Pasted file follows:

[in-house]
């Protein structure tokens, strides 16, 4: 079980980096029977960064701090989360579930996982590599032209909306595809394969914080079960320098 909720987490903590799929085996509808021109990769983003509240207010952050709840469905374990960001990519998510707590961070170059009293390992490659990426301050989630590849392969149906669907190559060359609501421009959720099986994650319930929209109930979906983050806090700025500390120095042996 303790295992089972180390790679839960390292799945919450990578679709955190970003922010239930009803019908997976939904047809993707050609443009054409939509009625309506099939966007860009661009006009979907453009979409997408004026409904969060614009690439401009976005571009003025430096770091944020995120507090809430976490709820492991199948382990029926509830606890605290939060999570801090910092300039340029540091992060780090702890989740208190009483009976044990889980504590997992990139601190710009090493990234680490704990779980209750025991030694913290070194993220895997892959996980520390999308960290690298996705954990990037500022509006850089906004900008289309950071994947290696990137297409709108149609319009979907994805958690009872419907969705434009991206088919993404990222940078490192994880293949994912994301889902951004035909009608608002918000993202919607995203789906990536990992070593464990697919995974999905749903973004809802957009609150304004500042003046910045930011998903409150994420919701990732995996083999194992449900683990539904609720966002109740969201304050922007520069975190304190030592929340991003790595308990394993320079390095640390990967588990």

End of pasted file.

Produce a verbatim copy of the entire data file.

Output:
[in-house]
């Protein structure tokens, strides 16, 4: 079980980096029977960064701090989360579930996982590599032209909306595809394969914080079960320098 909720987490903590799929085996509808021109990769983003509240207010952050709840469905374990960001990519998510707590961070170059009293390992490659990426301050989630590849392969149906669907190559060359609501421009959720099986994650319930929209109930979906983050806090700025500390120095042996 303790295992089972180390790679839960390292799945919450990578679709955190970003922010239930009803019908997976939904047809993707050609443009054409939509009625309506099939966007860009661009006009979907453009979409997408004026409904969060614009690439401009976005571009003025430096770091944020995120507090809430976490709820492991199948382990029926509830606890605290939060999570801090910092300039340029540091992060780090702890989740208190009483009976044990889980504590997992990139601190710009090493990234680490704990779980209750025991030694913290070194993220895997892959996980520390999308960290690298996705954990990037500022509006850089906004900008289309950071994947290696990137297409709108149609319009979907994805958690009872419907969705434009991206088919993404990222940078490192994880293949994912994301889902951004035909009608608002918000993202919607995203789906990536990992070593464990697919995974999905749903973004809802957009609150304004500042003046910045930011998903409150994420919701990732995996083999194992449900683990539904609720966002109740969201304050922007520069975190304190030592929340991003790595308990394993320079390095640390990967588990």